New Mexico candidate for governor pledges not to raise taxes
SANTA FE, N.M. (AP) — The Republican candidate for governor of New Mexico has signed a pledge to oppose any tax increases if elected, even as the state struggles to shore up its credit rating and address public pension liabilities.
Congressman and gubernatorial contender Steve Pearce confirmed Monday his commitment to conservative activist Grover Norquist’s famous pledge against any net tax increases if elected governor.
In a written statement, Pearce said that “raising taxes would make a desperate situation even worse,” describing his approach to stemming outflows of people, business and jobs from the state.
“I am proud to pledge to the working families and small businesses of New Mexico that I will not raise taxes on them as Governor,” he said in the statement.
Pearce’s promise on taxes may be easily kept at first. New Mexico is in the midst of an oil-sector boom that is boosting state government income at current tax rates.
At the same time, the state’s credit rating was downgraded in June by Moody’s Investors Service in response to looming pension liabilities, spending obligations to Medicaid and volatile sources of state government income. Tax policy analysts warn that the tax pledge eventually could limit Pearce’s budget-balancing options and potentially lead to abrupt state spending cuts.
“Essentially what it means is you have to cut your way out of a fiscal crisis,” Meg Wiehe said, deputy director of the Institute on Taxation and Economic Policy in Washington, D.C. “The alternative vision is having strong, sustainable revenues to invest in strong public education and things that really drive a state economy.”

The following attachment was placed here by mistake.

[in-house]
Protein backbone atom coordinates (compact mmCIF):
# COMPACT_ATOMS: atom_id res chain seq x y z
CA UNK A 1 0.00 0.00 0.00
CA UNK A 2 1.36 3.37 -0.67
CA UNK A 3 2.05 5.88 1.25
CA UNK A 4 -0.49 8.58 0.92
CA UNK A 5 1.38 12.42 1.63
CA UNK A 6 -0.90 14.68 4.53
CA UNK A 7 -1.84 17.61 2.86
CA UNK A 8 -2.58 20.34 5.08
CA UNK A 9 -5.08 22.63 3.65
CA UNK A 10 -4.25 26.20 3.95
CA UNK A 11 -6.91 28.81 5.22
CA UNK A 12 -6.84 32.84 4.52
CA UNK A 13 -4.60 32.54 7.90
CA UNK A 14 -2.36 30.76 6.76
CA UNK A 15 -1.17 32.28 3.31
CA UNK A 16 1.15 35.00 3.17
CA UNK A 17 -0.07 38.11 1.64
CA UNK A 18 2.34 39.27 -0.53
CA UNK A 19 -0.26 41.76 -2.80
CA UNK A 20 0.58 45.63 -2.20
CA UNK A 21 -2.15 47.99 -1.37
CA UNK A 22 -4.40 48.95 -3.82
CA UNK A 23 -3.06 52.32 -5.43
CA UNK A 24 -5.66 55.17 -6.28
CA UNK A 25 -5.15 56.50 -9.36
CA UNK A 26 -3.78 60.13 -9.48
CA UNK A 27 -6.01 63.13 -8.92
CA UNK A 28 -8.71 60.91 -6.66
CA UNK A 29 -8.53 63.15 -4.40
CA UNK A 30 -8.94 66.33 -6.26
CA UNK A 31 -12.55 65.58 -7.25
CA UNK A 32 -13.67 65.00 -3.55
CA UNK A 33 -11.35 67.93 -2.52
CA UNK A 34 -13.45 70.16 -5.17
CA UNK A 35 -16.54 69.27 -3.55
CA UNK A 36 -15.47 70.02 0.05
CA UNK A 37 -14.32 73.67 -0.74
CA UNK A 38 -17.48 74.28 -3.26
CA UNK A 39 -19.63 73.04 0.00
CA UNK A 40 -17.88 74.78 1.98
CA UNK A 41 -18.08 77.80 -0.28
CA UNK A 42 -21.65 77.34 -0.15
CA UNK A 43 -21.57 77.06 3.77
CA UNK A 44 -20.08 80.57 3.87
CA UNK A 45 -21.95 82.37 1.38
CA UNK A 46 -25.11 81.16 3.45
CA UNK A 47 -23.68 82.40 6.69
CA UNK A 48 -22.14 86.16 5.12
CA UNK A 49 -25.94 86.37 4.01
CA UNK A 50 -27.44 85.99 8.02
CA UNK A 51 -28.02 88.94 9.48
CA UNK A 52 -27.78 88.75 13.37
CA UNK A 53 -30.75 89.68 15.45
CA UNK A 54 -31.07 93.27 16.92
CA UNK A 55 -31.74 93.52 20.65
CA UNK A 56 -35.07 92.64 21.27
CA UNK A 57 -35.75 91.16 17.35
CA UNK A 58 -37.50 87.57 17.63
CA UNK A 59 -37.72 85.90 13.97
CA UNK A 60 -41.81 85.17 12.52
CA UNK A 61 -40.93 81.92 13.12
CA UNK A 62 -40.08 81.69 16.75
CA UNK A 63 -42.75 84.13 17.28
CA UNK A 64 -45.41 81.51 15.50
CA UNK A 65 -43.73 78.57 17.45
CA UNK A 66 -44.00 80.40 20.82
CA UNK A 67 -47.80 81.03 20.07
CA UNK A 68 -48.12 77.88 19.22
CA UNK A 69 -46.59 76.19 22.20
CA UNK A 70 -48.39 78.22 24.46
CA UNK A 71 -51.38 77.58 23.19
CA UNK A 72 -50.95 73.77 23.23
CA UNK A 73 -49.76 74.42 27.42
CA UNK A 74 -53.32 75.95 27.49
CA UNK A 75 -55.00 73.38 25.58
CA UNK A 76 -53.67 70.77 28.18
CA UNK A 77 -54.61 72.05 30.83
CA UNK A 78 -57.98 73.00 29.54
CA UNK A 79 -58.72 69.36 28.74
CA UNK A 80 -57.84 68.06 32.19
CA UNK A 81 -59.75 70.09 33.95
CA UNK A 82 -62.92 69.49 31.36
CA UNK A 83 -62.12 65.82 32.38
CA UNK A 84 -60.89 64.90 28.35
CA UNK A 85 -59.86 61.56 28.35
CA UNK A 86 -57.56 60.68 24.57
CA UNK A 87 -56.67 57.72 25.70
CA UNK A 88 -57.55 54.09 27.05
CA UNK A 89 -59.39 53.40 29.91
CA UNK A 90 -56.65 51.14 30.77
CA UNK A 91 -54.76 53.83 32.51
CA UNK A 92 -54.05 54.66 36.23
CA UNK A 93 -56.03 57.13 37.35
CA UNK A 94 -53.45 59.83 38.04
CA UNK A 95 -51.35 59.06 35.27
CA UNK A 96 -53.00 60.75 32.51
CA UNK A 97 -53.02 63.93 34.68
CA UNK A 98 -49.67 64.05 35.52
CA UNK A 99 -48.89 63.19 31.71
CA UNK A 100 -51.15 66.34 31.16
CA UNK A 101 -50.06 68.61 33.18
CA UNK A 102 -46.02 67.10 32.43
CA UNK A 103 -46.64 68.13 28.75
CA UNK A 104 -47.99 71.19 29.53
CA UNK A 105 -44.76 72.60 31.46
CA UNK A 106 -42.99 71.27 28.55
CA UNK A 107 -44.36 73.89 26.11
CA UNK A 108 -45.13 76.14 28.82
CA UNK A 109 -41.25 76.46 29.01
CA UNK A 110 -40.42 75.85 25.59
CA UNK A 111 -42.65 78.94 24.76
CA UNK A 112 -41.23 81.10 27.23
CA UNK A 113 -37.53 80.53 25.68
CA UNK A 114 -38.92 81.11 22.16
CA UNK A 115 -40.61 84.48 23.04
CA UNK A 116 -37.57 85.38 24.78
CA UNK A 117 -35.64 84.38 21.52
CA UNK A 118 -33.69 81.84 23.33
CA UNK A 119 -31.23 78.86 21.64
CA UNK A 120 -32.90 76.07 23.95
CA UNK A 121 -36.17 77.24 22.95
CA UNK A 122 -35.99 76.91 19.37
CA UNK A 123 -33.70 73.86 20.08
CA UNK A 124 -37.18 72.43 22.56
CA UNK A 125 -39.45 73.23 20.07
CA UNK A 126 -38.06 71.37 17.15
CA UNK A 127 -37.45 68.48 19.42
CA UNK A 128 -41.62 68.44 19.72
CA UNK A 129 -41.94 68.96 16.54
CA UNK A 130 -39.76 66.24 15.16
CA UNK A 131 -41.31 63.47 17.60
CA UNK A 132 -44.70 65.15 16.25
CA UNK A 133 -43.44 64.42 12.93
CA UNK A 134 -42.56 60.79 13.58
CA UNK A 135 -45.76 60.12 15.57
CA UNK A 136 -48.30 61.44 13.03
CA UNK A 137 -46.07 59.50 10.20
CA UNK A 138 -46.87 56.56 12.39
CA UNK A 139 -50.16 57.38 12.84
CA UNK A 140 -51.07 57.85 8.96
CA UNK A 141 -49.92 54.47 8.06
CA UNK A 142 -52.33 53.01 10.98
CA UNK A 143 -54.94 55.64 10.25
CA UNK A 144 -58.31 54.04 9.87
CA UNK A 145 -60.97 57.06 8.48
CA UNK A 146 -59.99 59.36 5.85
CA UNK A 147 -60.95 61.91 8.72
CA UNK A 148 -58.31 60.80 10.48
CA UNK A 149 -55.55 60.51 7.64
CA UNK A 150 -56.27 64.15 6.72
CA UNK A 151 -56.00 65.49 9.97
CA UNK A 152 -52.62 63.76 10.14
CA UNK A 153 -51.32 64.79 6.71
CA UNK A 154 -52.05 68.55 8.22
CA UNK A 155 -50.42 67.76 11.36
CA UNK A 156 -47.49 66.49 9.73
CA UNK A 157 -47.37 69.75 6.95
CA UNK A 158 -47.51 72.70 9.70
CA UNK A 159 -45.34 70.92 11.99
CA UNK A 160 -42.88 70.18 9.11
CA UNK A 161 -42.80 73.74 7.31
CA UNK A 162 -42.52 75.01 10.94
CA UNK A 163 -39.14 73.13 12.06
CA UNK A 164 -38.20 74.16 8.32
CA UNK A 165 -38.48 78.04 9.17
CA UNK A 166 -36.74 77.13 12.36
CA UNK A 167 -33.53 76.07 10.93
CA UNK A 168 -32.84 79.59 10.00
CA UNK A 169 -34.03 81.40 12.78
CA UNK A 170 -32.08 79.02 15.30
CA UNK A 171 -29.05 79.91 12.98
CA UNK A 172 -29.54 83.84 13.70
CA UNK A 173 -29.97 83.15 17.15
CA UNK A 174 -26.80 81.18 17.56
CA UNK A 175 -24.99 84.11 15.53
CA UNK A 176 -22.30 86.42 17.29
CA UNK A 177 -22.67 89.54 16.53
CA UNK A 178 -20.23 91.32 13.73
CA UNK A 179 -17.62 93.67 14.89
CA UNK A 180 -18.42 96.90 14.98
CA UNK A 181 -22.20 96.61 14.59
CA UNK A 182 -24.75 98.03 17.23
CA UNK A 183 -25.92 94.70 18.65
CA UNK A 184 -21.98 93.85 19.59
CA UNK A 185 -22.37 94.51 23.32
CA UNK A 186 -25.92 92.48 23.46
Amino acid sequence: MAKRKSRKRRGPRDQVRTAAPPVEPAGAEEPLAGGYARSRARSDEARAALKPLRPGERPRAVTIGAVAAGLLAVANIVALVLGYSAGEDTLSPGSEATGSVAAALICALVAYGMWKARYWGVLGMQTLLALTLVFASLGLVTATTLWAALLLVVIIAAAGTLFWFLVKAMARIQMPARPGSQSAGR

A little over a year ago, New Mexico policy makers were wrestling with how to fill a budget gap left by low energy prices and a sluggish economy. Gov. Susana Martinez, who cannot run for a third consecutive term in November, has staunchly opposed any tax increases.
The state tapped into cash balances at school districts, slashed agency spending and cut budgets at state colleges and universities, while court clerks cut back public hours and state museums increased some admission fees.
Richard Anklam, executive director of the New Mexico Tax Research Institute, said a promise against any tax increase may tie Pearce’s hands when petroleum prices falter.
“He can make a promise like that safely now at this moment in time because there’s a lot of revenue to play with,” Anklam said, describing his personal outlook. “I think the policy makers should always maintain flexibility to raise and reduce revenue sufficiently to meet the state’s needs.”
New Mexico last year authorized a rainy day fund that gradually sets aside oil and natural gas proceeds in booming years for use during future fiscal emergencies. The fund is in its infancy.
Pearce is running for governor against Democratic Congresswoman Michelle Lujan Grisham, who previously ran health-related state agencies under three state governors.
The two House members fell on opposite sides of the Trump administration’s federal tax overhaul, with Pearce providing support and Grisham voting against the changes.
Norquist’s tax policy organization, Americans for Tax Reform, said 11 incumbent governors have signed its pledge opposing tax increases.